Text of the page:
Take Cinebench R23, for example. The XPS 15 scored 1,513 in the single-core test and 9,979 in the multi-core, compared to the Surface Laptop 4 at 1,137 and 5,881. That’s a significant gap. In our Handbrake test that encodes a 420MB video as H.265, the XPS 15 finished the process in 101 seconds compared to the Surface Laptop 4’s 122 seconds. While 21 seconds might not sound like a lot, it’s still close to a 20% advantage for the XPS 15 — performance that adds up for longer tasks.
And let’s not even go into gaming, where the XPS 15 with the RTX 3050 Ti makes for a decent entry-level gaming machine capable of running modern titles at its native 1920 x 1200 resolution, with reasonable graphics settings. Try to run those on the Surface Laptop’s onboard Radeon graphics, and you’ll be staring at a slideshow.
Simply put, the XPS 15 is a much faster laptop. It’s suitable for creators who want to edit large photos and video, with the option to game when you’re done for the day, while the Surface Laptop 4 is best for productivity work.
The Surface Laptop 4 comes with one display, an IPS panel at a resolution of 2256 x 1504 and in the 3:2 aspect ratio. Its performance is average for the premium field. It’s bright enough at 378 nits, with a contrast ratio of 970:1 that’s just below our preferred 1,000:1. Its colors were OK at 73% of AdobeRGB and 96% of sRGB, which we expect to see from a productivity-oriented laptop but not good enough for creators who crave wide colors. Color accuracy was good at a DeltaE of 1.44, where 1.0 or less is considered excellent.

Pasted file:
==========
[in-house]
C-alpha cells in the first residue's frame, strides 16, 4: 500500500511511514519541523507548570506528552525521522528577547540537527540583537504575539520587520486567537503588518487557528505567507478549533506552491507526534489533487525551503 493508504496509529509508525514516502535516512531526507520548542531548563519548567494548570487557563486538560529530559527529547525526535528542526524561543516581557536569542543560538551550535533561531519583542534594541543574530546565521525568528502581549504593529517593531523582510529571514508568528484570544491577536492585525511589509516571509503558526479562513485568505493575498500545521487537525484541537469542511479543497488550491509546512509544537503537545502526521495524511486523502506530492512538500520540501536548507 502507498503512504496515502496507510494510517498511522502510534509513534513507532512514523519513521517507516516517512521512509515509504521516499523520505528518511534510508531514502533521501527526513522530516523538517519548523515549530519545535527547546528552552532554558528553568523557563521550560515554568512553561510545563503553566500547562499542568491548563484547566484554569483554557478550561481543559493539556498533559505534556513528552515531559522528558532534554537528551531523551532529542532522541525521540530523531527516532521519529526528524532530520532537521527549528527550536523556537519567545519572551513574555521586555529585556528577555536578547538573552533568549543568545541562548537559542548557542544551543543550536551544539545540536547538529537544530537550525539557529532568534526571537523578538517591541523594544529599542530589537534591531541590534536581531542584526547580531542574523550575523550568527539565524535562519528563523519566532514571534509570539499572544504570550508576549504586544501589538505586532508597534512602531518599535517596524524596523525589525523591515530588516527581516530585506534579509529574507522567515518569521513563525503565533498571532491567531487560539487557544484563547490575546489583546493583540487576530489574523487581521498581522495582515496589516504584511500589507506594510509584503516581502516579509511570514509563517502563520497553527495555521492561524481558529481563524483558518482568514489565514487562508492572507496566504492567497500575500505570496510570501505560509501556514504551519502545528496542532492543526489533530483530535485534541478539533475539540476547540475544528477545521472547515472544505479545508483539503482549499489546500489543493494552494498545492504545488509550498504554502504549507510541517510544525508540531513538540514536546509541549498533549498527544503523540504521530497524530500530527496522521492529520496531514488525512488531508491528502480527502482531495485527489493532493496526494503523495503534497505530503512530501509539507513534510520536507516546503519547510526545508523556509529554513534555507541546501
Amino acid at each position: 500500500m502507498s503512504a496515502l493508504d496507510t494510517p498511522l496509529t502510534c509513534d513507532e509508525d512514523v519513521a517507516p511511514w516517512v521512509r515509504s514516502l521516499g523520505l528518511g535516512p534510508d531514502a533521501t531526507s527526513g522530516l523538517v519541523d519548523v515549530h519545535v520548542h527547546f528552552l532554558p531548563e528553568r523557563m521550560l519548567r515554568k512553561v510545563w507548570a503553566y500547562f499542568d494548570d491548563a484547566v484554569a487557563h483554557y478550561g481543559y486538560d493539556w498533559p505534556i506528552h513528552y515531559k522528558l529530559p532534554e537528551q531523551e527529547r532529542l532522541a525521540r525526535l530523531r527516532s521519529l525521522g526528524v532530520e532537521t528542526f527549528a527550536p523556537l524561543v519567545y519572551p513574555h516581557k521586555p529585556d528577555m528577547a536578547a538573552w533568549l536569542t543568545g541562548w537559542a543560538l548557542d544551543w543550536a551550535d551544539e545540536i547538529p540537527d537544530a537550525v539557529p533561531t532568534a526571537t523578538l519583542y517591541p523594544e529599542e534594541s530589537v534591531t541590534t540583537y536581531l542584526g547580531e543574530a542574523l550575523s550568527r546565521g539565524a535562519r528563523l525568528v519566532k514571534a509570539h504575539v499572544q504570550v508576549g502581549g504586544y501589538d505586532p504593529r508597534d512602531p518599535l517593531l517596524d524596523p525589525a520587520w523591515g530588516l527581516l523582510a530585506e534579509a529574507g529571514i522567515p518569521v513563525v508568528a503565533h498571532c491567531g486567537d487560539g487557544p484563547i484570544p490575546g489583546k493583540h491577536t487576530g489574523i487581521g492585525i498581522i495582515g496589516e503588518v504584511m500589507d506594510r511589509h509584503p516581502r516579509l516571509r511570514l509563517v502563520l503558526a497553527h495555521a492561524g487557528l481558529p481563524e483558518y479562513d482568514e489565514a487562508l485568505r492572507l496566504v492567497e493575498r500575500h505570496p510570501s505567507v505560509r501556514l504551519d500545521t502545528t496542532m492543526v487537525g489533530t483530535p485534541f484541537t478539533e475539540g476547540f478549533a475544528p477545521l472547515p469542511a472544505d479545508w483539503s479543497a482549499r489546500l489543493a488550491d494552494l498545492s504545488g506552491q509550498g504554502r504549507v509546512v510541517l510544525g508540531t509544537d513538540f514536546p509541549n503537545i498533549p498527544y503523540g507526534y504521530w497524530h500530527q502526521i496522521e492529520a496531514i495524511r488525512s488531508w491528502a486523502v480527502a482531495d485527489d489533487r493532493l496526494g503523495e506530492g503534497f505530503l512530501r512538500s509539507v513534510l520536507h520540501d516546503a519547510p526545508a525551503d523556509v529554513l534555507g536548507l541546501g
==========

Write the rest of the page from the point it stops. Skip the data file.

The XPS 15 comes with a choice between three different 16:10 displays, Full HD+ IPS, UHD+ IPS, and 3.5K OLED. We reviewed the latter, and it’s simply stunning. It’s not terribly bright for an OLED display at “just” 381 nits, but the contrast ratio is the usual ridiculous level, 381,130:1, making for inky blacks. Colors are wide at 99% of AdobeRGB and 100% of sRGB and accurate at a DeltaE of 0.49. And the display supports Dolby Vision high dynamic range (HDR) video, making it superb for binging Netflix and any other streaming service that supports HDR. Really, this is one of the best displays you can buy on a laptop today. We haven’t tested the Full HD+ and UHD+ IPS panels, but typically the former meets the same premium segment average as the Surface Laptop 4, while the latter tends to offer wide and accurate colors and high contrast.